Wednesday, June 28, 2017

Rodman Edward Serling (December 25, 1924 - June 28, 1975)

On this day forty-two years ago the television industry lost one of its creators and the American audience lost its voice. From its inception Rod Serling was television’s moral compass. Whether exploring the social and political landscape of the time or penning touching stories of unlikely heroes, Serling was always concerned with our well-being. He may be the most humanitarian writer to ever work in the field of television. That the world lost him in 1975 at the mere age of fifty is a loss felt by anyone who has ever seen or read a Rod Serling script.

The Twilight Zone was different from other fantasy and science fiction shows of the time. For one, it looked different. It didn’t possess the awkward ornamentation found in shows like The Outer Limits or Star Trek. It looked more like a film noir, lots of shadows and interesting camera angles. The acting was also usually a notch above other programs, with actors delivering genuinely moving performances which made it easy to care about the characters, or despise them, whichever the case. But the writing was what really set the show apart. This was Serling’s greatest contribution to the show. On The Twilight Zone the writer was the star. He was given no restrictions and his work was rarely changed without his consent. Few shows, then or now, allow for that level of creative freedom.

Each writer brought their own personality to the show. Serling’s episodes usually fell into one of two categories: stories with a social conscience dealing with the uglier aspects of humanity—prejudice, war, greed—and stories that showed us that perhaps humanity is not yet lost, that there is greatness and compassion in the world if we are simply willing to work for it. He wrote about the downtrodden of the world, the forgotten, the misrepresented, the tragic, and he gave them as much integrity as he would any other character.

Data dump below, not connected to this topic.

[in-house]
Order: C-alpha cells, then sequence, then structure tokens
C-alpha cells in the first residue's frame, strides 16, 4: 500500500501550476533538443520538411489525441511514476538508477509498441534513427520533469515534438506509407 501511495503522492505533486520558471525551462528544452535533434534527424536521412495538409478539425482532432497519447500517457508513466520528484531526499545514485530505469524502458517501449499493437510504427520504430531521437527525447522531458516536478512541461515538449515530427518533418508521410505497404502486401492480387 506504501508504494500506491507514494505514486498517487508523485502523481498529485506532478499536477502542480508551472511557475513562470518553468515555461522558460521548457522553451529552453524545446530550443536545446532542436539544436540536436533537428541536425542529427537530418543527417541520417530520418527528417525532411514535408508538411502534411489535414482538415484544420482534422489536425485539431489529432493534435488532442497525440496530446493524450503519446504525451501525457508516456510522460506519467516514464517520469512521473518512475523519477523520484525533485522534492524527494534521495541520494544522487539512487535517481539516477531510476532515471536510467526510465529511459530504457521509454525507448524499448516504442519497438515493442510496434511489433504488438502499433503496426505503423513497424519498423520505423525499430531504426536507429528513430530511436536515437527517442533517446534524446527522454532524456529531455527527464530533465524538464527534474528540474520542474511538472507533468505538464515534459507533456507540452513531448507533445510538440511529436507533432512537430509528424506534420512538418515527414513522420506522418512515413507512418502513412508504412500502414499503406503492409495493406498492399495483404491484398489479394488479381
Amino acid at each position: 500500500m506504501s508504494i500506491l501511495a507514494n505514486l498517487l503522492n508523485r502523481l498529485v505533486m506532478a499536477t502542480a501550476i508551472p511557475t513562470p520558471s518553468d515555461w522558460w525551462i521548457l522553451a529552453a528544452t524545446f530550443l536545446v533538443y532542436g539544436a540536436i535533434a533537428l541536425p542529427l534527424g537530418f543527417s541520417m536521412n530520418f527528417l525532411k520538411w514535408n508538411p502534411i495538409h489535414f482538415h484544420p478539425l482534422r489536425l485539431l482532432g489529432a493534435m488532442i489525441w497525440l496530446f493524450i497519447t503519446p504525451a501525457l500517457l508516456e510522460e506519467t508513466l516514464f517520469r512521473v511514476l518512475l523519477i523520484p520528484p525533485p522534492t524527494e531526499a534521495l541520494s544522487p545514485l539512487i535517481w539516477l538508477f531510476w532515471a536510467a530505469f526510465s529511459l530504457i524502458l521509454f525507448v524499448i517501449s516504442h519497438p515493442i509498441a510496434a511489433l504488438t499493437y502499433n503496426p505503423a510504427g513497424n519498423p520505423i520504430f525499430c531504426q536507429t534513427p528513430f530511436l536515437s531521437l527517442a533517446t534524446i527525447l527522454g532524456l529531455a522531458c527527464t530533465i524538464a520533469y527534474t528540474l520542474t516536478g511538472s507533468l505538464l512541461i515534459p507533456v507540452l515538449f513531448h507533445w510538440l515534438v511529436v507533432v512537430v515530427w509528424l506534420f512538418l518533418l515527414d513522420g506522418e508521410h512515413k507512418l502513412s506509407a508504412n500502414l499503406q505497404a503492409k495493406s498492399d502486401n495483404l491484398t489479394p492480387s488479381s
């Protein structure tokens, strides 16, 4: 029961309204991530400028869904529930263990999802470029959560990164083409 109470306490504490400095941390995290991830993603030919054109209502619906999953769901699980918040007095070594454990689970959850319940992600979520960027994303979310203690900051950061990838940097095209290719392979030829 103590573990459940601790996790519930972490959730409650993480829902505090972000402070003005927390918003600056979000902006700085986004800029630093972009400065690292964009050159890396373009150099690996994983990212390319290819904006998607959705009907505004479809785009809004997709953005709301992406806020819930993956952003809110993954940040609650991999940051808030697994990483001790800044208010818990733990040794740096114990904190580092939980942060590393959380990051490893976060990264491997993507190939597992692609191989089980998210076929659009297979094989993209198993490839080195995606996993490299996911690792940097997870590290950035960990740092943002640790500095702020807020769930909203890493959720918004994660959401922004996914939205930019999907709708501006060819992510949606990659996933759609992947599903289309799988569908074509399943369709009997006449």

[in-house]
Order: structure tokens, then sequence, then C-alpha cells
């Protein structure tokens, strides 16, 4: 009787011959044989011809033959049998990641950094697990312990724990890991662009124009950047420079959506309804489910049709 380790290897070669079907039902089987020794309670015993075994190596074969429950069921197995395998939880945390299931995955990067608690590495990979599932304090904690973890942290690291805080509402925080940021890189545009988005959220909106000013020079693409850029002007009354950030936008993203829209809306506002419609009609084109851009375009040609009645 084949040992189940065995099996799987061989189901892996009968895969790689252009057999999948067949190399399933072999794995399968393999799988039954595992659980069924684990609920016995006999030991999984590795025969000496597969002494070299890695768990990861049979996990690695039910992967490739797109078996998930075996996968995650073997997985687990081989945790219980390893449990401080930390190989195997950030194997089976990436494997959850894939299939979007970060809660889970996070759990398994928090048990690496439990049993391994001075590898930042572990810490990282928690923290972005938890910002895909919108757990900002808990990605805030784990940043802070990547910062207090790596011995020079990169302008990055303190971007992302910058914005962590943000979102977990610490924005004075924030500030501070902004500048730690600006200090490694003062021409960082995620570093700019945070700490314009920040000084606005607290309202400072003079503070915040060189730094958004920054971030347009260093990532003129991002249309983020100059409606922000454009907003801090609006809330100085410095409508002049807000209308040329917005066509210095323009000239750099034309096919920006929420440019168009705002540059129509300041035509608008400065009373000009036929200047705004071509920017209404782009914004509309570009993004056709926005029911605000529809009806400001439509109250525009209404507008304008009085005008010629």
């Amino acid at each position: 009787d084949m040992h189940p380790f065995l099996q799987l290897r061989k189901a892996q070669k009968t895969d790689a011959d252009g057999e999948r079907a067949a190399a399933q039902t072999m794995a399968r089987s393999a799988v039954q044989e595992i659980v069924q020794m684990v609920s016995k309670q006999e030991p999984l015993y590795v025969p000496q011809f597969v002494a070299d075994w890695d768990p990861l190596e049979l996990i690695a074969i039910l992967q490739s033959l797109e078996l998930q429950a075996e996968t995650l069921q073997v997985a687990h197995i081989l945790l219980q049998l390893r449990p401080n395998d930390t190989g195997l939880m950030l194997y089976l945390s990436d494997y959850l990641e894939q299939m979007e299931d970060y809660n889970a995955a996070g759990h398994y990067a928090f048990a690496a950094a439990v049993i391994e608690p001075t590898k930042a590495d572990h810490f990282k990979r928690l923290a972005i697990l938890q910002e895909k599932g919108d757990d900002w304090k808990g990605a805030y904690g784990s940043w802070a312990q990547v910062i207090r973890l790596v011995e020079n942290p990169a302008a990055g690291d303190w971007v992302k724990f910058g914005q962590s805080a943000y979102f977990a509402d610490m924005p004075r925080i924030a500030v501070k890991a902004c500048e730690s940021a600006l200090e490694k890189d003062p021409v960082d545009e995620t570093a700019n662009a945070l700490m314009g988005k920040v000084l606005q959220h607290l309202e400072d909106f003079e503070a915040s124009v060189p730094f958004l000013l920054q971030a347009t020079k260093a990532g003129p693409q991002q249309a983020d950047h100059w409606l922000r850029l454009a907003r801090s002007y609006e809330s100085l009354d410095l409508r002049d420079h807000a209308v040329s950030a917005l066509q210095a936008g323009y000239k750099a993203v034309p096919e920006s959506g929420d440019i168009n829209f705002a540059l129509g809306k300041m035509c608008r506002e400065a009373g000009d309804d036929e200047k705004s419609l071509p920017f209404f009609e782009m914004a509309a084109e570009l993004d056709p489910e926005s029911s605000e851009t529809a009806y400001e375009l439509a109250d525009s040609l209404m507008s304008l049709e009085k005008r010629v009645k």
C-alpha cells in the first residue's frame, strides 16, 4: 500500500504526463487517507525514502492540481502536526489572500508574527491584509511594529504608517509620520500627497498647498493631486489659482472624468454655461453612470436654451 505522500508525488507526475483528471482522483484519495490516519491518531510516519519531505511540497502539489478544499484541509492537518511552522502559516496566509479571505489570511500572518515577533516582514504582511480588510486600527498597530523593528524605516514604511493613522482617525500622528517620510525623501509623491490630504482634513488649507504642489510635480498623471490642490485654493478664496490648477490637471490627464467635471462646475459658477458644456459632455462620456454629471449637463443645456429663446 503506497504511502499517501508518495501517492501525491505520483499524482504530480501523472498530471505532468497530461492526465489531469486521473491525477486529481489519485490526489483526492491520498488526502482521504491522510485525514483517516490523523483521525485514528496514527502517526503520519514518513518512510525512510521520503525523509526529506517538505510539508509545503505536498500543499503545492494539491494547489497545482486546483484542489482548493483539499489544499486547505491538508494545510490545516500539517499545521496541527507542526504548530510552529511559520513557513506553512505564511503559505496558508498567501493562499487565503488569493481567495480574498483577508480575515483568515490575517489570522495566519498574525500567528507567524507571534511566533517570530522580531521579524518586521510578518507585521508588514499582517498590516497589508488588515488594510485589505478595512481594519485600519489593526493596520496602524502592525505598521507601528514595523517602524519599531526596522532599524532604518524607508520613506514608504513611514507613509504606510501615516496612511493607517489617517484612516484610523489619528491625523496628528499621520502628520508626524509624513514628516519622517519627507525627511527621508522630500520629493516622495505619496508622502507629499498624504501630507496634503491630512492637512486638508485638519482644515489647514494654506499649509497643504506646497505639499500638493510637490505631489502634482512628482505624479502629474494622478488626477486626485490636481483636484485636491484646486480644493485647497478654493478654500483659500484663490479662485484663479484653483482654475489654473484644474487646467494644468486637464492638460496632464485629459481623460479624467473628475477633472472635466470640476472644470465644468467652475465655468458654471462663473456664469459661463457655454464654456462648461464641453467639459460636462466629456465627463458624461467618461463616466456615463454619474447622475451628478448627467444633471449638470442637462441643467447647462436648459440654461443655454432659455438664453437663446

Serling’s harshest critic was always himself. He often claimed that he had written nothing that would be remembered a hundred years from now. He was wrong, of course. He is still, forty-two years after his death, one of the most distinguished television writers in the history of the medium. In an era that saw the birth of the game show and the popularization of mindless situational comedies and derivative police dramas, Serling attempted to hold a place for intellectual material on television. He brought the fiction that had influenced him as a young writer—fantasies, westerns, the supernatural—into the same arena as serious dramatic television. His efforts eventually helped to bridge the gap between dramatic literature and fantasy, something he is rarely given credit for. He created a show that has inspired countless writers-this author included-to pick up a pen and say something constructive. This is Rod Serling's legacy, and it is one that will unquestionably be around a hundred years from now.